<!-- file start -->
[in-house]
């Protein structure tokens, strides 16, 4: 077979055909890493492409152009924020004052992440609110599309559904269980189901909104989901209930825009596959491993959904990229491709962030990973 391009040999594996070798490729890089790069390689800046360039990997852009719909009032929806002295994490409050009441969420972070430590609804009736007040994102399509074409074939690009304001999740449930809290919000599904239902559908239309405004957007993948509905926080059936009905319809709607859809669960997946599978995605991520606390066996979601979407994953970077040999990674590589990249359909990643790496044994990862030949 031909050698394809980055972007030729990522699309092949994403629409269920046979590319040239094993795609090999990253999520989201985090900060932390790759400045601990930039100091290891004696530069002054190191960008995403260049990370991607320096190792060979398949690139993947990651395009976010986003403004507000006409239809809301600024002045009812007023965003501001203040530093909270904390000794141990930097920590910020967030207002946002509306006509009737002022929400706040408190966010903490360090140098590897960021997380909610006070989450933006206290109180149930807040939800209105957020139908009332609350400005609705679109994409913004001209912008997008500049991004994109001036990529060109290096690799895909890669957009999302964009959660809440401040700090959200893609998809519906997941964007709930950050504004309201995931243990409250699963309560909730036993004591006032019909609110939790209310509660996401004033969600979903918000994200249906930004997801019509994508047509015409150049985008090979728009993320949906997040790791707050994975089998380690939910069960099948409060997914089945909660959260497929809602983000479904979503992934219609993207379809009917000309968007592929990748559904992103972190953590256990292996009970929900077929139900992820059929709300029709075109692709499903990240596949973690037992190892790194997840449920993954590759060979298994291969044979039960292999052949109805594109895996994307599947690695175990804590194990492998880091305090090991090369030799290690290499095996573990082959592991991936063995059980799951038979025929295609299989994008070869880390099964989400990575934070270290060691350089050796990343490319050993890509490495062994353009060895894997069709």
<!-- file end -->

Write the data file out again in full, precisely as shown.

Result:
[in-house]
């Protein structure tokens, strides 16, 4: 077979055909890493492409152009924020004052992440609110599309559904269980189901909104989901209930825009596959491993959904990229491709962030990973 391009040999594996070798490729890089790069390689800046360039990997852009719909009032929806002295994490409050009441969420972070430590609804009736007040994102399509074409074939690009304001999740449930809290919000599904239902559908239309405004957007993948509905926080059936009905319809709607859809669960997946599978995605991520606390066996979601979407994953970077040999990674590589990249359909990643790496044994990862030949 031909050698394809980055972007030729990522699309092949994403629409269920046979590319040239094993795609090999990253999520989201985090900060932390790759400045601990930039100091290891004696530069002054190191960008995403260049990370991607320096190792060979398949690139993947990651395009976010986003403004507000006409239809809301600024002045009812007023965003501001203040530093909270904390000794141990930097920590910020967030207002946002509306006509009737002022929400706040408190966010903490360090140098590897960021997380909610006070989450933006206290109180149930807040939800209105957020139908009332609350400005609705679109994409913004001209912008997008500049991004994109001036990529060109290096690799895909890669957009999302964009959660809440401040700090959200893609998809519906997941964007709930950050504004309201995931243990409250699963309560909730036993004591006032019909609110939790209310509660996401004033969600979903918000994200249906930004997801019509994508047509015409150049985008090979728009993320949906997040790791707050994975089998380690939910069960099948409060997914089945909660959260497929809602983000479904979503992934219609993207379809009917000309968007592929990748559904992103972190953590256990292996009970929900077929139900992820059929709300029709075109692709499903990240596949973690037992190892790194997840449920993954590759060979298994291969044979039960292999052949109805594109895996994307599947690695175990804590194990492998880091305090090991090369030799290690290499095996573990082959592991991936063995059980799951038979025929295609299989994008070869880390099964989400990575934070270290060691350089050796990343490319050993890509490495062994353009060895894997069709």